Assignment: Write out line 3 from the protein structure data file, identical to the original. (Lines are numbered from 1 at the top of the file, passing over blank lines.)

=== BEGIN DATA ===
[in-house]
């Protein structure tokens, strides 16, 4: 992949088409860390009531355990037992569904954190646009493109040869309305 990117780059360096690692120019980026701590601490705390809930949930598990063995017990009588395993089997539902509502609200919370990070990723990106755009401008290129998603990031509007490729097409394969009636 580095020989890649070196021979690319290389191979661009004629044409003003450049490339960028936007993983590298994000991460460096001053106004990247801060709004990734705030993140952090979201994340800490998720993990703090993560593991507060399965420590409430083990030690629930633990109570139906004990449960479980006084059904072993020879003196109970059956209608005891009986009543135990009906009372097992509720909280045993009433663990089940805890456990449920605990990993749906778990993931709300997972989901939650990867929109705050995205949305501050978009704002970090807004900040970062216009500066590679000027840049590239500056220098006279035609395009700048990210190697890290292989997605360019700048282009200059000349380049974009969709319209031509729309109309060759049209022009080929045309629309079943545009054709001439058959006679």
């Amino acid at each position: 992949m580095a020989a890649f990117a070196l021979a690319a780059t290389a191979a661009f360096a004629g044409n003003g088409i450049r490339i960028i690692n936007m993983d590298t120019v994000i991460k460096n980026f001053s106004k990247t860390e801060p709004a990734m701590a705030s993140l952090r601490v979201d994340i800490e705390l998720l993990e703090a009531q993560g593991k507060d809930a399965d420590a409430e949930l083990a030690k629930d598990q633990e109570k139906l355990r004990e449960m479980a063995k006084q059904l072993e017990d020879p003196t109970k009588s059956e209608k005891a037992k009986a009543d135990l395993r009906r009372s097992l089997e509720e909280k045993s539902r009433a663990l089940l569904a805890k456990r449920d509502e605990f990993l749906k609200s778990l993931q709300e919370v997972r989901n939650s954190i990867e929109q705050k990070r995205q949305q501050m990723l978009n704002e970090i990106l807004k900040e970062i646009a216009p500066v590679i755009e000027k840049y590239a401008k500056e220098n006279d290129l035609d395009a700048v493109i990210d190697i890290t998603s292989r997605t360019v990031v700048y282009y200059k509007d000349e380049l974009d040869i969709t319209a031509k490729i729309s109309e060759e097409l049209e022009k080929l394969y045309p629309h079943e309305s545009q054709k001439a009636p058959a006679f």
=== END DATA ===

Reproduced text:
């Amino acid at each position: 992949m580095a020989a890649f990117a070196l021979a690319a780059t290389a191979a661009f360096a004629g044409n003003g088409i450049r490339i960028i690692n936007m993983d590298t120019v994000i991460k460096n980026f001053s106004k990247t860390e801060p709004a990734m701590a705030s993140l952090r601490v979201d994340i800490e705390l998720l993990e703090a009531q993560g593991k507060d809930a399965d420590a409430e949930l083990a030690k629930d598990q633990e109570k139906l355990r004990e449960m479980a063995k006084q059904l072993e017990d020879p003196t109970k009588s059956e209608k005891a037992k009986a009543d135990l395993r009906r009372s097992l089997e509720e909280k045993s539902r009433a663990l089940l569904a805890k456990r449920d509502e605990f990993l749906k609200s778990l993931q709300e919370v997972r989901n939650s954190i990867e929109q705050k990070r995205q949305q501050m990723l978009n704002e970090i990106l807004k900040e970062i646009a216009p500066v590679i755009e000027k840049y590239a401008k500056e220098n006279d290129l035609d395009a700048v493109i990210d190697i890290t998603s292989r997605t360019v990031v700048y282009y200059k509007d000349e380049l974009d040869i969709t319209a031509k490729i729309s109309e060759e097409l049209e022009k080929l394969y045309p629309h079943e309305s545009q054709k001439a009636p058959a006679f």